The hypocrisy of misplaced activism
Bans are the bane of any free society; hypocrisy, the biggest deterrent to social reform. We have a large share of bans, and a fairly large share of hypocrisy too. When it comes to cruelty against animals, the list of bans is ever lengthening. Arefa Tehsin and Raza H Tehsin write.india Updated: Nov 07, 2013 01:08 IST
Bans are the bane of any free society; hypocrisy, the biggest deterrent to social reform. We have a large share of bans, and a fairly large share of hypocrisy too. When it comes to cruelty against animals, the list of bans is ever lengthening. Most people fighting for this 'cause' don't understand the real issues of conservation and end up garnering attention for themselves by appealing to what Slavoj Žižek terms as 'ethical redemption' from our acts of consumerism.
The recent ban on animal dissection in schools reflects a misconceived notion where a purely scientific pursuit is confused with cruelty. Dissecting an animal first hand helps children discover their natural bent for surgery and understand anatomy. On the computer, it may just be another video game. This delays identifying the natural flair of a student. The greatest ornithologist of our times, Salim Ali, says in his autobiography Fall of a Sparrow that his interest in birds was kindled with hunting a sparrow.
Similarly, the ban in the name of cruelty on madaaris and circuses has led to the sad demise of the age-old art of animal training in our country. If we've to ban circuses and zoos, there should also be a ban on ponies, buffaloes, cows, horses. The original homes of our pet dogs and cats were jungles. Hunting is now illegal in India and rightly so. An abundance of poachers kill for commercial gain. But that doesn't justify using the cruelty argument on the disciplined hunters of the old days. 'Cruelty against animals' also extends to non-vegetarianism. Consuming milk that belongs to the calf, killing trillions of insects/worms by pesticides to provide us vegetables, death of birds due to shortage of food caused by pesticides…all this is not considered cruel. Tikiri Dissanayaka says, "When the puritan Devadatta wanted to enforce vegetarianism on the Bhikkus, the 'ism'-free Buddha turned the proposal down…The true intellectually free man can never be a purist in this mixed, never wholly pure world."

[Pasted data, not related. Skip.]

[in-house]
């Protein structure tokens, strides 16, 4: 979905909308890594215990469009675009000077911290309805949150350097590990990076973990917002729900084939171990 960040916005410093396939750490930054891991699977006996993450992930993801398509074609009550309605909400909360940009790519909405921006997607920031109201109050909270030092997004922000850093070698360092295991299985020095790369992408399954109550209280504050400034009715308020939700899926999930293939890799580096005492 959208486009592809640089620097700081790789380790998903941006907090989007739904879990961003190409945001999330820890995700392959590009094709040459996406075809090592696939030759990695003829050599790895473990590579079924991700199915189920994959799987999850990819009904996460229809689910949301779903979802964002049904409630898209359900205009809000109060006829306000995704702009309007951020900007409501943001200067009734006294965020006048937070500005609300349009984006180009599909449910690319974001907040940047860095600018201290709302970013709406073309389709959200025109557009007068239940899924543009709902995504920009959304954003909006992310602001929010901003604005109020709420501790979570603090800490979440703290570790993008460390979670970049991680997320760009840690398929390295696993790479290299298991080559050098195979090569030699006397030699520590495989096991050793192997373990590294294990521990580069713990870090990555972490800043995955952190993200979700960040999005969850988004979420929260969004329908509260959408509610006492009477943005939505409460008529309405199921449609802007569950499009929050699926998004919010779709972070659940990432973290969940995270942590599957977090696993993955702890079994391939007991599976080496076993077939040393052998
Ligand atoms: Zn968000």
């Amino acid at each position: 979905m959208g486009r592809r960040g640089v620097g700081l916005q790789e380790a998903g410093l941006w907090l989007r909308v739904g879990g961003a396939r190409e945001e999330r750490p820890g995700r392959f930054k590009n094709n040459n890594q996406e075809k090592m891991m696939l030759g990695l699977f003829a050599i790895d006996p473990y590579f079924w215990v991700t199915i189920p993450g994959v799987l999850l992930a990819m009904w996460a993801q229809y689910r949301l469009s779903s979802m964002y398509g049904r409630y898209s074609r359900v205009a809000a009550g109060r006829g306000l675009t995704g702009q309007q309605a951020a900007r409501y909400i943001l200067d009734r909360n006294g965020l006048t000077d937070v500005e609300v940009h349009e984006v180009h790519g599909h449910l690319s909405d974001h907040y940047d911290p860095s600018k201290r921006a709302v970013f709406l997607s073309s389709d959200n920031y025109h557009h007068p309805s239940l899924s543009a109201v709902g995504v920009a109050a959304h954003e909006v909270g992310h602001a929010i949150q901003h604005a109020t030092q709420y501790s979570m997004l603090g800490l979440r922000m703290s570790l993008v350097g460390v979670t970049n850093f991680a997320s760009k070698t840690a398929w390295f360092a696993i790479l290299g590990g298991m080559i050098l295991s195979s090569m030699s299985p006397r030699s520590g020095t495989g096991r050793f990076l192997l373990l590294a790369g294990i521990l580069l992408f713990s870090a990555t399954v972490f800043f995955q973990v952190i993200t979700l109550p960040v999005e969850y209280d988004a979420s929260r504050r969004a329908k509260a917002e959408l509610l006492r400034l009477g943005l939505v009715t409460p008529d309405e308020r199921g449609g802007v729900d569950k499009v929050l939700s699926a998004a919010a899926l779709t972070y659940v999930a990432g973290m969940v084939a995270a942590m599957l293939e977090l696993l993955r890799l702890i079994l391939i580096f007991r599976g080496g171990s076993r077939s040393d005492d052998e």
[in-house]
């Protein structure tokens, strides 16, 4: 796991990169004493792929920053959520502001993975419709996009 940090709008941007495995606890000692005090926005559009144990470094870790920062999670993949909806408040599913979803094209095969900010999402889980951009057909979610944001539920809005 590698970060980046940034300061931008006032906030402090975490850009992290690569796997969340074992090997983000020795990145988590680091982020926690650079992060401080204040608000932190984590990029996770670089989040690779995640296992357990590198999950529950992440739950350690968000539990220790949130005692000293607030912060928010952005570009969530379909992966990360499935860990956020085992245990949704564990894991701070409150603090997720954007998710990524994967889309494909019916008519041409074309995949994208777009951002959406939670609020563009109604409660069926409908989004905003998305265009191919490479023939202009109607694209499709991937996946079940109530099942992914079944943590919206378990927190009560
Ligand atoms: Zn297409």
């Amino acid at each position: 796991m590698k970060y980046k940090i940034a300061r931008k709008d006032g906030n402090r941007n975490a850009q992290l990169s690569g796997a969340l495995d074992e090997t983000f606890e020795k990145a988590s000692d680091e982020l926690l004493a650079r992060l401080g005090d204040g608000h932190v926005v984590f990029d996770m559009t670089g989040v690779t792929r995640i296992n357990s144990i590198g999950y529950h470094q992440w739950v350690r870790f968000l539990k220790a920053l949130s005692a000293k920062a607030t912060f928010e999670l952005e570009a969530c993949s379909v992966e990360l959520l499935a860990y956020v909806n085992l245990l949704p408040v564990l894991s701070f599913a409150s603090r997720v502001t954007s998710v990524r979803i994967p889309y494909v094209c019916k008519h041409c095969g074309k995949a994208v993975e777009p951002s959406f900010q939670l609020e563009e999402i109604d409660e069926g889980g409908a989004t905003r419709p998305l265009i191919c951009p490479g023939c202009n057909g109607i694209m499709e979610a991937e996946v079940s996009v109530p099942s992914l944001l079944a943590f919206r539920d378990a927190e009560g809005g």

We tend to superimpose human emotions on animal welfare. Cruelty against animals should be seen in a broader, practical perspective of long term coexistence with nature, which has diminished as Man leaves nature behind in his great walk. Development has had a staggering environmental impact. Robinson Jeffers said that, "cruelty is a part of nature, at least of human nature, but it is the one thing that seems unnatural to us." Cruelty towards animals is highly objectionable. But what is cruelty? We need to re-examine our hypocritical approach. Loss of habitat is the greatest cause of wildlife destruction. Cities have replaced jungles and we go on banning the few remaining links with the wild. The creatures we value commercially or for entertainment have not become extinct - cattle, dogs, silk worms, hens. If the trading of tiger skin becomes legal, there will be funds from all quarters to breed them.
We put on leather shoes made from cattle skin, get into the car drilling a hole in the ozone, switch on the AC drilling the ozone hole deeper, sip on tea made of milk belonging to the calf, pat the pet dog and sigh about the 'cruel' madaaris, zoos, hunters and rat dissections.
The drive against bans should begin with banning our purist approach. Let's provide forested corridors connecting the jungles for migration of animals whose ancient routes have been cruelly cut off by our cities and highways. That, perhaps, would be a worthy start in our fight against cruelty towards animals.
Arefa Tehsin is honorary wildlife warden, Udaipur, and Raza H Tehsin is a former member, Wildlife Advisory Board, Government of Rajasthan
The views expressed by the authors are personal